I'm sure that the doctor did though I can't remember him mentioning anything in particular. But he was very definite that you could get wrong indications which could cause worry without actually being helpful.

But after you had your PSA test and they were within normal range you went away feeling reassured then did you?

Well reasonably reassured but in the sense that the doctor had indicated I should continue it was something that one would have gone on indefinitely I think as long as it remained at that sort of level. 
 
 

He is convinced that treatment must be beneficial even though his surgeon has told him that this...

He is convinced that treatment must be beneficial even though his surgeon has told him that this...

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Yes and looking back do you think you were given about the right amount of information by the GP?

Yes.

But you'd never read about it [prostate cancer] in the newspapers or have you read about it since?

I'm aware of it but I wasn't particularly well informed. For instance, when I had an interview with the surgeon at the hospital it came out that in fact he couldn't prove that any treatment for prostate cancer was any better than having no treatment. He said, 'We've been doing this for thirty or forty years but the patients die of something else before we've got evidence that we've helped them.'

How did that make you feel?

Well it amused me [laughs], I shall die of something.

Did that piece of information make any difference to your decision to have treatment or not?

No, no I still felt that it was worth having treatment. I felt in the end that so many, so many able people wouldn't go on giving a treatment unless they believed it was effective even though their data in terms of life extension was very often disrupted by other influences.

Do you think it would've been useful to have had that information that we're not sure that treatment improves length of life right back at the beginning, before you had the PSA test?

No because I think I should still have wanted to follow the same course and I would think in general that if people had that information early they might very well take the decision not to pursue the issue when I'm inclined to believe they'd do better to get treatment. But then I would, having opted for treatment, wouldn't I?

I was going to say is that based on any reading or is that based on your sort of?

Essentially I think it's based on my belief that the medical profession very largely knows what it's doing and wouldn't waste its time on a complex treatment unless there was a pretty good chance that it really was helping patients. I did see a television programme about prostate cancer where they had three patients, one of whom had opted not to have treatment, another who'd had a prostatectomy and the third had radiotherapy and each of them was absolutely convinced they had taken the right course.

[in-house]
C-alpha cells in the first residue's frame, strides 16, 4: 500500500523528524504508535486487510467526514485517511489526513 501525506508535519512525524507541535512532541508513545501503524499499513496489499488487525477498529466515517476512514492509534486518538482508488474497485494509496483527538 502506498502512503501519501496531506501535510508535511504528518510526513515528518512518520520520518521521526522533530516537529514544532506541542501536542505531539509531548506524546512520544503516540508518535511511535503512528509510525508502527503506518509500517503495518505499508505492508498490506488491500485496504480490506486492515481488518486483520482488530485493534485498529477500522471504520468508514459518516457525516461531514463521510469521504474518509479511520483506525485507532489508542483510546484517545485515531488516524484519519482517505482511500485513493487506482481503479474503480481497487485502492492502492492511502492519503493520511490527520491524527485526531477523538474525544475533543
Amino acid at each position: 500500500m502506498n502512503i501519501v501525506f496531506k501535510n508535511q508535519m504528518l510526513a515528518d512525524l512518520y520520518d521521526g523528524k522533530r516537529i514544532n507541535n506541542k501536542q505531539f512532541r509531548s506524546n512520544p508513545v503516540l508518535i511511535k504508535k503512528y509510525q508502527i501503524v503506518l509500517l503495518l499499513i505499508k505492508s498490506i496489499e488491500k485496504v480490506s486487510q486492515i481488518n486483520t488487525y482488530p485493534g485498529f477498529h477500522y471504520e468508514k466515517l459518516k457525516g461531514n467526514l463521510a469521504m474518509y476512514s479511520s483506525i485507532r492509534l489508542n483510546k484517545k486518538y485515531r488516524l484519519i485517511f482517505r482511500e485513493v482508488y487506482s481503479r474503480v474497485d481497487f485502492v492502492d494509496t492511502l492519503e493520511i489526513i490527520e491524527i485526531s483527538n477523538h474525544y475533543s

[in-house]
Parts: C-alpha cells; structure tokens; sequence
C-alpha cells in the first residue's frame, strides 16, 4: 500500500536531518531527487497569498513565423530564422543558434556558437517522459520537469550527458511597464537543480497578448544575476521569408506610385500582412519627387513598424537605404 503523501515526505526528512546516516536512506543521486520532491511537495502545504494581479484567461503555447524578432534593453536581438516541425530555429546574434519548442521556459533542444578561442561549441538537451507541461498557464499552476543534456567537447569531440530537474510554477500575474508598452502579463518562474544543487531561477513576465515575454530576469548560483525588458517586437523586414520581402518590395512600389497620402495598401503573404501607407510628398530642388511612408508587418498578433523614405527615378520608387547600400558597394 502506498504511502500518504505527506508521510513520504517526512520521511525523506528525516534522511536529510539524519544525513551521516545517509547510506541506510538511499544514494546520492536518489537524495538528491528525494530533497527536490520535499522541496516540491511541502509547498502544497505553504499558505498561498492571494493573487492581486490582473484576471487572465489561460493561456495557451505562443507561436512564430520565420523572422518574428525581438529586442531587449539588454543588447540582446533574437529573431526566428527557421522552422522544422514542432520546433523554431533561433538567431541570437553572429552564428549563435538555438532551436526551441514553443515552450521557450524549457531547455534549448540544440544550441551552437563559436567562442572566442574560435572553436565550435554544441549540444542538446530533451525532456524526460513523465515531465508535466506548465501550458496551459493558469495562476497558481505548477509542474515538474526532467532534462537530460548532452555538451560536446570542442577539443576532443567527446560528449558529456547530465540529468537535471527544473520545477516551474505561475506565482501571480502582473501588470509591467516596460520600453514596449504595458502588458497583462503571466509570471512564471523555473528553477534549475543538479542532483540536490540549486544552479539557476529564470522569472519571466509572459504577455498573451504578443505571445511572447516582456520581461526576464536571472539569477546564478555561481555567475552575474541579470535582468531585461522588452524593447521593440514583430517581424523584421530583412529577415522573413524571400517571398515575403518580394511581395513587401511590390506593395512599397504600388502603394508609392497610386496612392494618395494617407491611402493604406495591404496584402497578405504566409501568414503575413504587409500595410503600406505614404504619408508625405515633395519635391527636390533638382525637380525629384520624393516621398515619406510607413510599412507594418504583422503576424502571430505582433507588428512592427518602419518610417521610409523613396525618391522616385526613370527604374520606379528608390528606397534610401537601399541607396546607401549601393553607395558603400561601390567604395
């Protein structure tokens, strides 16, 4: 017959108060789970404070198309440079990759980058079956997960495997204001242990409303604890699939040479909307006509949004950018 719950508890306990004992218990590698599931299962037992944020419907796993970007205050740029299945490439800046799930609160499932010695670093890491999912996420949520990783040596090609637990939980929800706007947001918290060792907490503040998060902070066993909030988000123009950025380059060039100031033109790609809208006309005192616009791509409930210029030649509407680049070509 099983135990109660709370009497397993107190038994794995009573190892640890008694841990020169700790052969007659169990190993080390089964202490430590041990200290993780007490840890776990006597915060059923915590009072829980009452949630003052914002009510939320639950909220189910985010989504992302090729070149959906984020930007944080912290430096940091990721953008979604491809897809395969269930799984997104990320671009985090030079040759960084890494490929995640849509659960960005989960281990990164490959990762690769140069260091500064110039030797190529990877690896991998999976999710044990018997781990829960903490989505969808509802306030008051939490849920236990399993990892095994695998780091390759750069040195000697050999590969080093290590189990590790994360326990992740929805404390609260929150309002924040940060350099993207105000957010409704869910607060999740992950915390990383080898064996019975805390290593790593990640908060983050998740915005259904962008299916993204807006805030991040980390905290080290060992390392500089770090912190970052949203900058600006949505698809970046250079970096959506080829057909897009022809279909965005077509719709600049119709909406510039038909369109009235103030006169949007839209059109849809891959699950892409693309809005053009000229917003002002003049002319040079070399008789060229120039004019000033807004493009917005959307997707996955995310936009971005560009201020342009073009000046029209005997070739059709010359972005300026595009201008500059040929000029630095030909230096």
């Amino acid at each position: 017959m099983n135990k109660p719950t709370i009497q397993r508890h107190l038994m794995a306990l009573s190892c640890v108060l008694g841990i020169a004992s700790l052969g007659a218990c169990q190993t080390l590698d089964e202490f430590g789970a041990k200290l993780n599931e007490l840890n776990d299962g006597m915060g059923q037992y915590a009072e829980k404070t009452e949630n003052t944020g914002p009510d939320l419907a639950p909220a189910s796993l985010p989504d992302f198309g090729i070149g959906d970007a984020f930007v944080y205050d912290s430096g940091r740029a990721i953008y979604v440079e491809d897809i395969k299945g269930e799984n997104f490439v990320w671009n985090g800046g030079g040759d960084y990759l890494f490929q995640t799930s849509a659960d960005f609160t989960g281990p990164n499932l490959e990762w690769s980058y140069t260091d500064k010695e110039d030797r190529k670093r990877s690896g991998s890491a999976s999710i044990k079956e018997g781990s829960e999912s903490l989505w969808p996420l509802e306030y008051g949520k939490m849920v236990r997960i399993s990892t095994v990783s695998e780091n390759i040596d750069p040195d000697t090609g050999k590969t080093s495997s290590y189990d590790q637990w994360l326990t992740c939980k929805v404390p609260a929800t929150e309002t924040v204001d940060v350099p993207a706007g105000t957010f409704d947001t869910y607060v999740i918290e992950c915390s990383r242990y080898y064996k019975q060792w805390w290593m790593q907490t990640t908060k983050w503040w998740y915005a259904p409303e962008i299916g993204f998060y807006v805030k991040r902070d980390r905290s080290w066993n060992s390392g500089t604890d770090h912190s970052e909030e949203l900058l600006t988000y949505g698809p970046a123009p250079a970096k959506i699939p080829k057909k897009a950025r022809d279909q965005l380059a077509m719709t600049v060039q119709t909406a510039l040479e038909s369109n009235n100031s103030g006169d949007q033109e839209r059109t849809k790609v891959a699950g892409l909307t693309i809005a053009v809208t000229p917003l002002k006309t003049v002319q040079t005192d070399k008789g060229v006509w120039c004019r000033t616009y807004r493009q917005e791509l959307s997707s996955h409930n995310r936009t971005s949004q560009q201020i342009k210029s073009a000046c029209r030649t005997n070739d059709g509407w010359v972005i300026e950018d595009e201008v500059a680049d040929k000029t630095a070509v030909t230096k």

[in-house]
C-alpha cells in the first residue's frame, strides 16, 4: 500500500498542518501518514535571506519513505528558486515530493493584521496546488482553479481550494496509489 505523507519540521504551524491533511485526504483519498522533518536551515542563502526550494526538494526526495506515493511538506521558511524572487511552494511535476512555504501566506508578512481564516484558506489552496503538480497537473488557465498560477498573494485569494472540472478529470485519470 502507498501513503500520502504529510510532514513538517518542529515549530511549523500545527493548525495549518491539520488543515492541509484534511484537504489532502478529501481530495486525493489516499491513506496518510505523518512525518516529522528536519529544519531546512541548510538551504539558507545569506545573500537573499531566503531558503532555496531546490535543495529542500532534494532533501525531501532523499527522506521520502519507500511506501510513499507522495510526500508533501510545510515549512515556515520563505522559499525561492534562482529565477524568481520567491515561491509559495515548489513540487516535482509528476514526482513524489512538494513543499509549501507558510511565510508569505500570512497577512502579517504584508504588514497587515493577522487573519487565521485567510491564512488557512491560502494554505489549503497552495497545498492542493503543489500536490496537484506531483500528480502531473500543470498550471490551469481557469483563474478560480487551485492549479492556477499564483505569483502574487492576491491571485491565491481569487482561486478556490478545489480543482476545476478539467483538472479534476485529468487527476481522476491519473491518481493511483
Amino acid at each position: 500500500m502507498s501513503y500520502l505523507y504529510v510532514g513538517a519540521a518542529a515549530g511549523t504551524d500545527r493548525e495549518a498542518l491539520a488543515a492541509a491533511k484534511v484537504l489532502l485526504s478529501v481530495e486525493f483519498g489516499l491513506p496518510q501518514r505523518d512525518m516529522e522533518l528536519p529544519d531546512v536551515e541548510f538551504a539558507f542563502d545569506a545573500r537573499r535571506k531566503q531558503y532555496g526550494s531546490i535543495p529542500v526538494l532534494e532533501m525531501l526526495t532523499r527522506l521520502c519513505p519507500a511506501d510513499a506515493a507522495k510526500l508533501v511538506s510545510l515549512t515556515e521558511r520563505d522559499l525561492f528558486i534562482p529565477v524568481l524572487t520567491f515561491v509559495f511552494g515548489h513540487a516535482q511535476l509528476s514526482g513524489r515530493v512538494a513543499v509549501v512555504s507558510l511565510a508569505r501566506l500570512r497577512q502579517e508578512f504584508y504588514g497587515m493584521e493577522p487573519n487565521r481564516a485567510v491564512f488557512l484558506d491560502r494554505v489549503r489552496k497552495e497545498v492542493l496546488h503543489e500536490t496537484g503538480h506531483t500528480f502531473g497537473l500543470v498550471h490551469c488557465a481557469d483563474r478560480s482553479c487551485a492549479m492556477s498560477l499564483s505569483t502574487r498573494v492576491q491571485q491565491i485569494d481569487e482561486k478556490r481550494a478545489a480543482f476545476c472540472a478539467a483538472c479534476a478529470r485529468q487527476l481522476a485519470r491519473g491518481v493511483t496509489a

What does that say to you?

Well I'm afraid it says to me that we tend to cling to our own opinions.

 

Suggests there is no UK screening programme because of false positive results, because some...

Suggests there is no UK screening programme because of false positive results, because some...

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Why don't you think there is a national screening programme?

Almost certainly because a lot of the decisions makers agree with my doctor that the false positives are too much of a risk.

Mm what might you think that might, what effect might that have on the population?

Well I think that people, quite a lot of people perhaps might be distressed by the idea that they could have cancer because cancer is alarming. It's a bit insidious and I think we're all a bit aware that at the end of life people very often suffer severe pain towards the end of their life from cancers which are out of control.

Mm so just back on that a little bit, so you think people would worry?

I think it is possible that people who were told they had cancer might fear that it could lead to one of these cancers which spreads around the body. And I think we're all aware of people who get cancer in the lymph glands which seems for some reason to be particularly dodgy area to get it. I wouldn't know why but I suppose it's because whatever the lymph glands produce spreads around the body and would carry cancer with it.

So you think, just to sum up you think the National Screening Committee decided not to do National Screening because of the uncertainty, because it might cause worry?

I would think that's very likely to be the case and also cynically because they can save money by not doing it.